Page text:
Top Historic Sights in Flen, Sweden

Explore the historic highlights of Flen

Yxtaholm Castle

The first written record of Yxtaholm dates from 1329. The current castle was built by Gustaf Nils Clodt in 1752. Today Yxtaholm is a modern hotel, restaurant and conference centre.
Founded: 1752 | Location: Flen, Sweden

Flen Church

The oldest parts of Flen Church date from the 13th century. The choir was added in the 17th century, probably in 1664 and the new sacristy in 1746. Baptismal font is the oldest item in Flen church, dating from the 12th century. There are also few other medieval artefacts, like crucifix from the 14th century. The pulpit was donated by Brita Ribbing-Rosenhane in 1664 and it was originally painted in black and white. The pr ...
Founded: 13th century | Location: Flen, Sweden

Vibyholm Castle

Viby was first mentioned in 1331. The current castle was built by Charles IX of Sweden to his wife Kristina between 1622-1626. The Dutch Renaissance style castle was designed by Casper van Panten. After the Crown donated Vibyholm to Gustaf Gustafsson af Vasaborg it has been owned by several families. The castle was left to decay in the early 1700s, but restored by Gustaf Ulf Claesson Bonde af Säfstaholm in the 1730s. ...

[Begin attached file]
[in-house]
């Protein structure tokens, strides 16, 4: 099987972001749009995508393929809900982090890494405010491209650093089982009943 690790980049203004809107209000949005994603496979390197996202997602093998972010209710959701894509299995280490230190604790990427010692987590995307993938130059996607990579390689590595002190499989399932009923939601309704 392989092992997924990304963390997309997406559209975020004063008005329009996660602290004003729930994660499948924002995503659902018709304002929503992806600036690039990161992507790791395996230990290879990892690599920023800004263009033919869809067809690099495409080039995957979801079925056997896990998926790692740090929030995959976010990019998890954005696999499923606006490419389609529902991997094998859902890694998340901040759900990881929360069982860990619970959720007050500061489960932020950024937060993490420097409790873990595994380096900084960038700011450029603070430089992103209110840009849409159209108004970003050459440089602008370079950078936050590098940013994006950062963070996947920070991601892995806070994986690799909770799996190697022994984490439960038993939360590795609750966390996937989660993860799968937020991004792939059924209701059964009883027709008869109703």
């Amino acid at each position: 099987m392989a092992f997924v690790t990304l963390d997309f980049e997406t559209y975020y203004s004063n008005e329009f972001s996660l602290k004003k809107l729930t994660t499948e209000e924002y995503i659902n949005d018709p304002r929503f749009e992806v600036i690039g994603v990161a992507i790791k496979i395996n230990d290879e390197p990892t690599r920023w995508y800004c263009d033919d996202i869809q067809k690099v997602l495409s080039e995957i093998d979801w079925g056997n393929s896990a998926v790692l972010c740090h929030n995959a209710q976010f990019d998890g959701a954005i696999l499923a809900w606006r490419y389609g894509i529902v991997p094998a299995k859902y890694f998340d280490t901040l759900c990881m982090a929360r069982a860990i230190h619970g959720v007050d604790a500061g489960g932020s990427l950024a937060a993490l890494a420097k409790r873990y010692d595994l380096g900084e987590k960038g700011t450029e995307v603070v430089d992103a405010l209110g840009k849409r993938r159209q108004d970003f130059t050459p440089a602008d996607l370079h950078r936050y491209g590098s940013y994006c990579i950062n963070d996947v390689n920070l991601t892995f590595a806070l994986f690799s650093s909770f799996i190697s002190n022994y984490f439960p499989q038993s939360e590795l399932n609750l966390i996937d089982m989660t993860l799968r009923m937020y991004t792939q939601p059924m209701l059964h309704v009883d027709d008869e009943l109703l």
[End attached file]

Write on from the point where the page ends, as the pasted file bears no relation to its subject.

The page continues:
Founded: 1622-1626 | Location: Flen, Sweden

Featured Historic Landmarks, Sites & Buildings

Historic Site of the week

Arch of Constantine

The Arch of Constantine is situated between the Colosseum and the Palatine Hill. It was erected by the Roman Senate to commemorate Constantine I's victory over Maxentius at the Battle of Milvian Bridge in 312. Dedicated in 315, it is the largest Roman triumphal arch. The arch spans the Via triumphalis, the way taken by the emperors when they entered the city in triumph.

Though dedicated to Constantine, much of the decorative material incorporated earlier work from the time of the emperors Trajan (98-117), Hadrian (117-138) and Marcus Aurelius (161-180), and is thus a collage. The last of the existing triumphal arches in Rome, it is also the only one to make extensive use of spolia, reusing several major reliefs from 2nd century imperial monuments, which give a striking and famous stylistic contrast to the sculpture newly created for the arch.

The arch is 21 m high, 25.9 m wide and 7.4 m deep. Above the archways is placed the attic, composed of brickwork reveted (faced) with marble. A staircase within the arch is entered from a door at some height from the ground, on the west side, facing the Palatine Hill. The general design with a main part structured by detached columns and an attic with the main inscription above is modelled after the example of the Arch of Septimius Severus on the Roman Forum.